Herald Newspapers — In the wake of Hurricane Sandy, the coastal zone of New Jersey faces damage assessments and clean-up efforts of historic proportions. As homeowners and area business owners return to begin the process of repair and, in many cases, reconstruction, it is essential that certain steps be taken to document property conditions and seek guidance from trained professionals prior to beginning demolition and repair. To proceed without doing so risks safety and liability exposure that can create costly delays and violations of local, state and federal regulations.
First and foremost, safety is at the top of the list. Electrical and mechanical systems, as well as structural integrity should be inspected immediately. Many properties were impacted well beyond just the structures; significant losses of land area also contribute to structural instability and exposure to further damage from wind and waves. Licensed professionals, such as architects and engineers, experienced in coastal construction and project management are a good first step in understanding and documenting the extent of property damage. Building codes and flood zone regulations are established to provide safe standards, and reconstruction of older structures may require consistency with newer standards depending on the extent of repairs required.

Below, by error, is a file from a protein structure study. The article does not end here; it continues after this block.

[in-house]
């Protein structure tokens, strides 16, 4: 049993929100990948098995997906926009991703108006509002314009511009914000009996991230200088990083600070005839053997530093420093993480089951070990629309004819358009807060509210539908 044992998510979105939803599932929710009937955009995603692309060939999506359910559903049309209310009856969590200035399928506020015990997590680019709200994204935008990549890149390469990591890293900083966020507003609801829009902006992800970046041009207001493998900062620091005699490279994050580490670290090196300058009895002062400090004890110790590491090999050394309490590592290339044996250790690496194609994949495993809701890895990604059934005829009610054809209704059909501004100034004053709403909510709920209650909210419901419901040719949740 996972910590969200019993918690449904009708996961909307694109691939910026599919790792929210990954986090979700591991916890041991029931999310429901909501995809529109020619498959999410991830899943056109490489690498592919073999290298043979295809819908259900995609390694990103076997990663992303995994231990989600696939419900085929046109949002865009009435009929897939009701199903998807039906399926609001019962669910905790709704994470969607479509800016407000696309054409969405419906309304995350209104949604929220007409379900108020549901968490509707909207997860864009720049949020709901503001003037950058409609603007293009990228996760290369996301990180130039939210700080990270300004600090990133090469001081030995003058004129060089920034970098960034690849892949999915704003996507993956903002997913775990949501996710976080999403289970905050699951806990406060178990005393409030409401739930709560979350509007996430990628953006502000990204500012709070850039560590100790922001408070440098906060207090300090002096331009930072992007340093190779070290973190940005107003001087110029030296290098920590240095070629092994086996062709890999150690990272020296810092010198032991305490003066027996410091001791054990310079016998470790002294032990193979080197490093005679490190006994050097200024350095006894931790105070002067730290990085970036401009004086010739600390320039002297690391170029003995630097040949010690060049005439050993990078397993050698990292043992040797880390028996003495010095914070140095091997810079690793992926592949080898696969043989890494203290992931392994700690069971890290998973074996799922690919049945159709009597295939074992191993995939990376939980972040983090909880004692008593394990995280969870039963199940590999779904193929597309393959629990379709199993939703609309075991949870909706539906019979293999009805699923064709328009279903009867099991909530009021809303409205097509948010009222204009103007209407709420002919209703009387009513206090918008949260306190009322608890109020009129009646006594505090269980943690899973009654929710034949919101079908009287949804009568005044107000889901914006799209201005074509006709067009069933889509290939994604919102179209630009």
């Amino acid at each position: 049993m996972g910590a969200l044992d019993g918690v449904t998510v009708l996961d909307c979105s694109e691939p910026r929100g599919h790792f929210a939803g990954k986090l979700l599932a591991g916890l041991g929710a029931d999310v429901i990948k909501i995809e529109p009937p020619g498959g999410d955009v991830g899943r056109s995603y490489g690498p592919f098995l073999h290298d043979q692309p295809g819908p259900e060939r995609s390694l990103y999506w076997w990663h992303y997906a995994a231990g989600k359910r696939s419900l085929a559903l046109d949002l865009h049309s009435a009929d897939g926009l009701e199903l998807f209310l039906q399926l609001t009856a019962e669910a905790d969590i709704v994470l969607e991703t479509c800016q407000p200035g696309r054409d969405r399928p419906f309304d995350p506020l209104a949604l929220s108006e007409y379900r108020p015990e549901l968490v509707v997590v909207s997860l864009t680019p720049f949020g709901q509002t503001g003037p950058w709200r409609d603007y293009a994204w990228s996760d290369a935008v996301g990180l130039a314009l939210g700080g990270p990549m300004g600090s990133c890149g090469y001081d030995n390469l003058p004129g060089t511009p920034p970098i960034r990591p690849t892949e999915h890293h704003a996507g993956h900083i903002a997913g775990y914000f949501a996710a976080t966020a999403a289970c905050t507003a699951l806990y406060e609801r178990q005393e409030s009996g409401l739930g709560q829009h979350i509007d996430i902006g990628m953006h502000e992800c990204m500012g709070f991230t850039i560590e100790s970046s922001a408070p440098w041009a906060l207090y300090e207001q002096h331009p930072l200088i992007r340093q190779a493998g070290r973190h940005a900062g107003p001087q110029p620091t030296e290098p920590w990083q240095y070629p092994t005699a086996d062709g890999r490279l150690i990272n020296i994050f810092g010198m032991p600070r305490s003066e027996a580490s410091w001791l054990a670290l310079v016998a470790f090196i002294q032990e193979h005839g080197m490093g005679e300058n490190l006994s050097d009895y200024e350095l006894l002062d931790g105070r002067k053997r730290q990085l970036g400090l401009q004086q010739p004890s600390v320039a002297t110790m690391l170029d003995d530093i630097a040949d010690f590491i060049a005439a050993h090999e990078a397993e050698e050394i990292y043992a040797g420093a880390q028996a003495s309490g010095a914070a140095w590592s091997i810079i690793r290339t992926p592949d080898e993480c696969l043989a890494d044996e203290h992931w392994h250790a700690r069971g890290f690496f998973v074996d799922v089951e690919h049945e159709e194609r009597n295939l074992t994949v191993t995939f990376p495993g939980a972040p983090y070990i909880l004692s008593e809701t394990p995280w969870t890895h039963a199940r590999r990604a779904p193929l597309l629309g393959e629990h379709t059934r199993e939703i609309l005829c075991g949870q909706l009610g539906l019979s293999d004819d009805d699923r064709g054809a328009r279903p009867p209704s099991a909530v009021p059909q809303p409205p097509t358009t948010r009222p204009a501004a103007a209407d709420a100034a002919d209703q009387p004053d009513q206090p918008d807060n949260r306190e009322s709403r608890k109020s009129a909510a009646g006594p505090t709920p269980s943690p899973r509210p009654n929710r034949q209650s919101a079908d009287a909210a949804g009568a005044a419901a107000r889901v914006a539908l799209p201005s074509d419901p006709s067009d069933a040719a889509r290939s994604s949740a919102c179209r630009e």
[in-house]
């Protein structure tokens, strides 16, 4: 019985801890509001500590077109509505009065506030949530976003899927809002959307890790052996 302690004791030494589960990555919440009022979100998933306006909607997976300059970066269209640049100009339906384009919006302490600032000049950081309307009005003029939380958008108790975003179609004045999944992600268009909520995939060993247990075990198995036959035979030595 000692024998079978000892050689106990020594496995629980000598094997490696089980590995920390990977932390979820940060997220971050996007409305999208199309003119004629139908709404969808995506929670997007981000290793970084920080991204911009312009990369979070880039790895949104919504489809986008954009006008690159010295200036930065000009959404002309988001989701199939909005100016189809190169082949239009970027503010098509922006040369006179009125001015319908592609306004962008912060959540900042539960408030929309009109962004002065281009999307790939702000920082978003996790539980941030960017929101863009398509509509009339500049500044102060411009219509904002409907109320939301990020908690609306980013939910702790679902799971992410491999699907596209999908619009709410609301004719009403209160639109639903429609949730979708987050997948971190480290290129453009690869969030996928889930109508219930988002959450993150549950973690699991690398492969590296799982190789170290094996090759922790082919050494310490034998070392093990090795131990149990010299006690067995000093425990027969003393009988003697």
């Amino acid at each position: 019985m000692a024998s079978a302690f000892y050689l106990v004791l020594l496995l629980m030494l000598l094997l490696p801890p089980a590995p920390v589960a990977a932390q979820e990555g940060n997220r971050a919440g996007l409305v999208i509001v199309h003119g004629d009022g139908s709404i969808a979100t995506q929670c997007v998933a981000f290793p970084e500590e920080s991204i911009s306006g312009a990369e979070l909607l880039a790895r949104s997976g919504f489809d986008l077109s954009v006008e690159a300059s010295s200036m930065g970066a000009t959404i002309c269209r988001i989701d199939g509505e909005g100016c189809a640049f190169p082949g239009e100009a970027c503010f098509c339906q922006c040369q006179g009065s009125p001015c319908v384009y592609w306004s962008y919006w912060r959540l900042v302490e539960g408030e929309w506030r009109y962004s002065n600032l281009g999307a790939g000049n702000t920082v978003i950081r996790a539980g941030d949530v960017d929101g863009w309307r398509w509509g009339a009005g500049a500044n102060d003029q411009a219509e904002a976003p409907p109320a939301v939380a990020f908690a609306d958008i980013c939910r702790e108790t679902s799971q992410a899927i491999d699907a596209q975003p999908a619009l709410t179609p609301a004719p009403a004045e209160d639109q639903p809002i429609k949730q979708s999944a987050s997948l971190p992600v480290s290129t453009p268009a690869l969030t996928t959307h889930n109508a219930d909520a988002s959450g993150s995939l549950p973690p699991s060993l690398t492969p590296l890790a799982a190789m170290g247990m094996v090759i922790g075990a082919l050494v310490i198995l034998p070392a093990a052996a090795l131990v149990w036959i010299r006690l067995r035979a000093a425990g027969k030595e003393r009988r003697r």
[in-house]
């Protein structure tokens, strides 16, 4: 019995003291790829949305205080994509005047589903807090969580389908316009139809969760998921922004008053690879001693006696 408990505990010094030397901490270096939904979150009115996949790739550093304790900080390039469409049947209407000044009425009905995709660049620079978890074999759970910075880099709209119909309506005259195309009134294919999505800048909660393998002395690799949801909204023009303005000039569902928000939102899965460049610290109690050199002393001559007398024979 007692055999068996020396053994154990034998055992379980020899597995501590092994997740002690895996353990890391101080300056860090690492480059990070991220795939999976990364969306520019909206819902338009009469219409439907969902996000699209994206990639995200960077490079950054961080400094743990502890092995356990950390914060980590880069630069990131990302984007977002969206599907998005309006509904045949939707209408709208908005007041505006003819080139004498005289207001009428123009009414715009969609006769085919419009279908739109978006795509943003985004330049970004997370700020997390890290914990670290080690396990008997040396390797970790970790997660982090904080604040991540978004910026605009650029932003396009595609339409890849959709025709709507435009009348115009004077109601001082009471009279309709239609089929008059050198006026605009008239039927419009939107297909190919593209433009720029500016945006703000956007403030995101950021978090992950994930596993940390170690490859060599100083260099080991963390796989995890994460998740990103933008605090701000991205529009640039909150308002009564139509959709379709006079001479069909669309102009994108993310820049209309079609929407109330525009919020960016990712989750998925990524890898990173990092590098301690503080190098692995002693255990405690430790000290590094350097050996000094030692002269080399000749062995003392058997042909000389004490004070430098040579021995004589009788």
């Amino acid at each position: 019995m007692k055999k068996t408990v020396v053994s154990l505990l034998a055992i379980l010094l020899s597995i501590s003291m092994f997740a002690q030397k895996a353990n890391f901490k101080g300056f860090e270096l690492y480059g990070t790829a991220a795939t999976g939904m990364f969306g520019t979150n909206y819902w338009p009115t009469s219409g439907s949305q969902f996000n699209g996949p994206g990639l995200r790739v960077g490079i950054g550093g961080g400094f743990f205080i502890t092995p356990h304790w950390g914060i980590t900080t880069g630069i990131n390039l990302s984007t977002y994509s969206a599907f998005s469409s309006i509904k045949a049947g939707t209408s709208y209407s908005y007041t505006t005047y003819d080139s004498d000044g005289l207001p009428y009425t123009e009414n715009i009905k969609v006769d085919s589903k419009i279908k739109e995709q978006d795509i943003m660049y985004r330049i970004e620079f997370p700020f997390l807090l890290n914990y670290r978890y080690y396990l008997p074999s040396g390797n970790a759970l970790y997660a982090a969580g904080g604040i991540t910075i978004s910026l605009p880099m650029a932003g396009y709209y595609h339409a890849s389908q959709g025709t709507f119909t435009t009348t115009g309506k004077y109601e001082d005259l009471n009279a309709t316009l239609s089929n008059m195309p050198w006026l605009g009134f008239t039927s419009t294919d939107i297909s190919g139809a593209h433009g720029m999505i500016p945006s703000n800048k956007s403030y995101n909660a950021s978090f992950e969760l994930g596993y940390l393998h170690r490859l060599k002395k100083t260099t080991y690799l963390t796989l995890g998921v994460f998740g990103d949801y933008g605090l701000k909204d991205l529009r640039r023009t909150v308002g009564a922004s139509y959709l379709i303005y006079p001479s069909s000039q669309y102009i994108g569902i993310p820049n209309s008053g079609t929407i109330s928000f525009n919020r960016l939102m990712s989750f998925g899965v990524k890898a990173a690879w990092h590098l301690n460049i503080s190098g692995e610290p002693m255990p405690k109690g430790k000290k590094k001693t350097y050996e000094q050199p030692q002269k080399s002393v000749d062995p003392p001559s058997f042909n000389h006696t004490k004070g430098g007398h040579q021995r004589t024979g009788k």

Prior to significant repairs and reconstruction, permits are required from local, state and federal authorities, especially in affected areas along the waterfront. Understanding the complex environmental protection and land use regulations in the coastal region requires expert environmental professional guidance and often times determinations from the various regulatory agencies, including N.J. Department of Environmental Protection (NJDEP) and the U.S. Army Corps of Engineers (Corps). While there are provisions within the regulations that exempt some reconstruction from obtaining state and federal permits, these cases are restricted and often mandate the use of specific construction materials, require proof of prior conditions/serviceability and establish restricted timeframes. Both the NJDEP and Corps are coordinating with one another and FEMA in response to the need for reconstruction and property restoration. The NJDEP is working to provide a streamlined determination and application process to facilitate approvals for property repairs. Post Hurricane Sandy public information is provided by the NJDEP at http://www.nj.gov/dep/special/hurricane-sandy/. The Corps is focused on utilizing the most expeditious permitting procedures available, including the use of regional and nationwide permits to the maximum extent possible. Clarification on the processing of Corps applications can be found at http://www.nap.usace.army.mil/Missions/Regulatory/PublicNotices.aspx. In limited emergency cases, where hazards to life, significant loss of property and economic hardship can be established, relief may be granted from these agencies; however, specific proofs must be provided to justify these requests.